The solar industry in Connecticut and around the nation had been waiting years for what happened last Tuesday: The board of directors of the Clean Energy Finance and Investment Authority approved a new residential solar incentive program.

Then the solar folks saw the details.

Instead of a long-term plan to help jumpstart an industry that had been slowed, if not downright stalled, by unreliable funding, what they got was the first installment of a program: $7.5 million in incentives expected to last a year to a year-and-a-half.

Too short, industry leaders said, to lure back companies that had left the state, entice new ones to come in or to generate new business and jobs for the ones who stuck it out through lean times.

“It’s a Band-Aid approach,” said Mike Trahan, executive director of the trade group Solar Connecticut. “I think it’s a mistake, and it will have the opposite effect of what the legislators want it to be, which is certainty in the marketplace, job growth and a reduction in prices.”

Dan Esty, who as commissioner of the Department of Energy and Environmental Protection will make the final sign-off on the program — possibly in the next week — and also serves on the CEFIA board, said he understood the industry’s concerns after a history of start-stop financing that made it difficult to build or maintain companies.

But he said: “The test of success is not whether the solar guys are happy. The test is whether and how the board gets clean energy costs down in the state.”

Esty and other board members insisted that the intention was not to cut off the incentive program when the approved money runs out. What they did, in effect, was put in place something of a stop-gap program rather than wait another six or eight months for one that was more to their liking. The industry, the board said, can count on a continued program.

“What they can’t count on,” Esty said, “Is the same program.”

But first, incentives

The new residential solar electricity program was mandated in the huge energy bill passed last year. Specifically, that CEFIA develop a plan to install 30 megawatts by the end of 2022 using incentives that would decline over time.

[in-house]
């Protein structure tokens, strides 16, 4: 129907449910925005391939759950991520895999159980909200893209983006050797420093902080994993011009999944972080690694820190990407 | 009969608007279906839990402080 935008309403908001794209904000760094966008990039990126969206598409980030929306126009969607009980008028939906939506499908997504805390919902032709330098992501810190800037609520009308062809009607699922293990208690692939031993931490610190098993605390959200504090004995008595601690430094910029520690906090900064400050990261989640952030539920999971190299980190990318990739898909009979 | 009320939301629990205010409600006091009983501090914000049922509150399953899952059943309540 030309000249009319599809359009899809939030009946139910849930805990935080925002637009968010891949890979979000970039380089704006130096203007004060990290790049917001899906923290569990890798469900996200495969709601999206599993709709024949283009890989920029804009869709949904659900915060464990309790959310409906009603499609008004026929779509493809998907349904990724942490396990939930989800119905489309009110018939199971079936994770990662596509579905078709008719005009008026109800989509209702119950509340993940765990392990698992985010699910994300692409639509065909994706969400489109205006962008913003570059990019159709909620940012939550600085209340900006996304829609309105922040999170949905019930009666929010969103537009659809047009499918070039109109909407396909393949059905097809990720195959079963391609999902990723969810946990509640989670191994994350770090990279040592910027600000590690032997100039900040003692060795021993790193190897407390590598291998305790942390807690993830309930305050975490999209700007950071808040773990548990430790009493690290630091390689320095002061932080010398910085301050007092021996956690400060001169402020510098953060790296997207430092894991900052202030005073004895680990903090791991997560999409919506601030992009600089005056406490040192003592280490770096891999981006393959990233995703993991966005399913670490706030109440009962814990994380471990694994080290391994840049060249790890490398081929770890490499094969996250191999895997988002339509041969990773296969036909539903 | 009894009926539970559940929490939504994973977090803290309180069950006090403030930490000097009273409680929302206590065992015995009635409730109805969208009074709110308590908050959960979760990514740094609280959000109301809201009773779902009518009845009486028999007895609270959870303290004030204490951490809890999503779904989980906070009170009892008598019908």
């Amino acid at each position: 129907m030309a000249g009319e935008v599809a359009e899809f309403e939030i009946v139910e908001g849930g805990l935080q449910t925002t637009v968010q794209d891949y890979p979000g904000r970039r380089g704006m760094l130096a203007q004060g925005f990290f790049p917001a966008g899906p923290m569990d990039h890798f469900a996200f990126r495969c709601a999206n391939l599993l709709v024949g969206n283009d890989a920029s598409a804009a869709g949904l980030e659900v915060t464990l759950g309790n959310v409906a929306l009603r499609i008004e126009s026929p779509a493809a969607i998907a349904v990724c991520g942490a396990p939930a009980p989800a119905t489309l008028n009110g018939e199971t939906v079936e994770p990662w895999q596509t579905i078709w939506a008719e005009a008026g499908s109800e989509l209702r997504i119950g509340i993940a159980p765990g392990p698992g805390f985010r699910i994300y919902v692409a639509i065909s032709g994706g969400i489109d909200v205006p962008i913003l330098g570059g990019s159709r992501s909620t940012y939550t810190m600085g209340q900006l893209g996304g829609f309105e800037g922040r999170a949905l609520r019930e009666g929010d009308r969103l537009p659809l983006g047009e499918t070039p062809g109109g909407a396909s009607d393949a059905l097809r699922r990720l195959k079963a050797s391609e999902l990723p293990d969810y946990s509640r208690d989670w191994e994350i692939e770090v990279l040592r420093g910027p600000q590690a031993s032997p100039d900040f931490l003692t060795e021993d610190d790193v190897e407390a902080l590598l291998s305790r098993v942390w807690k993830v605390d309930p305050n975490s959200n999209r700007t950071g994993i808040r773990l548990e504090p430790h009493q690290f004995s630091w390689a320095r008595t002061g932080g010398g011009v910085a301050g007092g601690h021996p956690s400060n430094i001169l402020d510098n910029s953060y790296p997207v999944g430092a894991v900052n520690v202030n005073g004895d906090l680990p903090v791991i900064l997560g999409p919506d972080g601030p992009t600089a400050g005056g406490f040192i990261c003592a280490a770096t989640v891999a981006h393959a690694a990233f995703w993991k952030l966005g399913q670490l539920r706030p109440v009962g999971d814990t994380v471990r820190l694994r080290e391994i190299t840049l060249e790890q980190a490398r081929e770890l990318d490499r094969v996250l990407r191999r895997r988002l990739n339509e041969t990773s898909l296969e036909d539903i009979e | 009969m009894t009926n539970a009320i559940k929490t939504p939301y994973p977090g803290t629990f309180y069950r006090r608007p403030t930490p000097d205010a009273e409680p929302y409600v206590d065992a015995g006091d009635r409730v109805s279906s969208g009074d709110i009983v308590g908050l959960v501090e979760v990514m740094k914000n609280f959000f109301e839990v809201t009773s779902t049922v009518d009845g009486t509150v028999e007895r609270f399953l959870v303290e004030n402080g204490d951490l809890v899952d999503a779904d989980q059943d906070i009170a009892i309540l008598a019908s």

Incentives for solar systems have long been considered necessary because solar power costs are higher than those of standard electric rates. The thinking has been that subsidies would help build volume that eventually would lower costs to be the same as grid power — grid parity is the term. Incentives would then no longer be needed.

As solar costs have dropped in the past few years, the industry generally has not balked at the notion that incentives should decline as well. A federal tax credit of 30 percent for solar electric systems is in place through 2016.

The expectation of the board for the new residential program was that CEFIA would develop a more sustainable funding model than existed for the old one. Since January 2005, CEFIA’s predecessor, the Connecticut Clean Energy Fund, has run solar incentive programs using a portion of about $27 million it receives annually from fees paid by Connecticut Light & Power and United Illuminating customers.

The commercial solar program it ran, also from those fees, has been reconfigured under DEEP.

Both programs proved popular and repeatedly ran out of money. Under them, the Fund and CEFIA provided $24 million for 1,250 solar systems purchased by homeowners and $21 million during the three years of a lease program for 800 homes. The commercial program totaled $80 million for 210 commercial and governmental projects.

The goal in creating CEFIA, was to have it be a so-called green bank that would use investment techniques for the fees and other funds it received to generate funding streams. But board members said the initial residential solar proposal from CEFIA staff in January did not do that.

“It was an old model based on a subsidy approach as opposed to competition,” Esty said.